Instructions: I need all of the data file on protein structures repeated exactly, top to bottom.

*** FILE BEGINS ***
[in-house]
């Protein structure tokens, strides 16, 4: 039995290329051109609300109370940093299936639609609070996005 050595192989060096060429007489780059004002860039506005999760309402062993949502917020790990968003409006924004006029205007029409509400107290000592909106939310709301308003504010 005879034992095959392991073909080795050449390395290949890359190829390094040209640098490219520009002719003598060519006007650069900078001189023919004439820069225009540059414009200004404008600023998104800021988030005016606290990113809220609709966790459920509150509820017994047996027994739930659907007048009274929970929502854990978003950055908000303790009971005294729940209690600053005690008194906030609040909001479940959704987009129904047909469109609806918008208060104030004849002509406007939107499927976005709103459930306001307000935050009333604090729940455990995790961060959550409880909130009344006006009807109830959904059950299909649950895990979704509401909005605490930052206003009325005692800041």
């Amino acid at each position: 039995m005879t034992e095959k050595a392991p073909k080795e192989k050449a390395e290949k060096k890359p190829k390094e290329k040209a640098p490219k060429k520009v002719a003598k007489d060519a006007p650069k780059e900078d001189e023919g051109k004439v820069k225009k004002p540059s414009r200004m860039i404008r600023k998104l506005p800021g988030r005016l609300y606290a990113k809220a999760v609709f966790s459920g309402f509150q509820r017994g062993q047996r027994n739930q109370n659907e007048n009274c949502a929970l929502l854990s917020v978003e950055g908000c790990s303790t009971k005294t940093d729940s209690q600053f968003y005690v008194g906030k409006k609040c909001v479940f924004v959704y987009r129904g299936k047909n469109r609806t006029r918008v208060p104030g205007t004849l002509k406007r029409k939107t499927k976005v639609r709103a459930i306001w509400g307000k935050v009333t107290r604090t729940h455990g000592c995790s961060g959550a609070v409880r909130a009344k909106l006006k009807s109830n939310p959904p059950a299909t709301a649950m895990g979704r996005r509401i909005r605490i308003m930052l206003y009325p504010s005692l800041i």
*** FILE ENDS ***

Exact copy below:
[in-house]
């Protein structure tokens, strides 16, 4: 039995290329051109609300109370940093299936639609609070996005 050595192989060096060429007489780059004002860039506005999760309402062993949502917020790990968003409006924004006029205007029409509400107290000592909106939310709301308003504010 005879034992095959392991073909080795050449390395290949890359190829390094040209640098490219520009002719003598060519006007650069900078001189023919004439820069225009540059414009200004404008600023998104800021988030005016606290990113809220609709966790459920509150509820017994047996027994739930659907007048009274929970929502854990978003950055908000303790009971005294729940209690600053005690008194906030609040909001479940959704987009129904047909469109609806918008208060104030004849002509406007939107499927976005709103459930306001307000935050009333604090729940455990995790961060959550409880909130009344006006009807109830959904059950299909649950895990979704509401909005605490930052206003009325005692800041």
């Amino acid at each position: 039995m005879t034992e095959k050595a392991p073909k080795e192989k050449a390395e290949k060096k890359p190829k390094e290329k040209a640098p490219k060429k520009v002719a003598k007489d060519a006007p650069k780059e900078d001189e023919g051109k004439v820069k225009k004002p540059s414009r200004m860039i404008r600023k998104l506005p800021g988030r005016l609300y606290a990113k809220a999760v609709f966790s459920g309402f509150q509820r017994g062993q047996r027994n739930q109370n659907e007048n009274c949502a929970l929502l854990s917020v978003e950055g908000c790990s303790t009971k005294t940093d729940s209690q600053f968003y005690v008194g906030k409006k609040c909001v479940f924004v959704y987009r129904g299936k047909n469109r609806t006029r918008v208060p104030g205007t004849l002509k406007r029409k939107t499927k976005v639609r709103a459930i306001w509400g307000k935050v009333t107290r604090t729940h455990g000592c995790s961060g959550a609070v409880r909130a009344k909106l006006k009807s109830n939310p959904p059950a299909t709301a649950m895990g979704r996005r509401i909005r605490i308003m930052l206003y009325p504010s005692l800041i």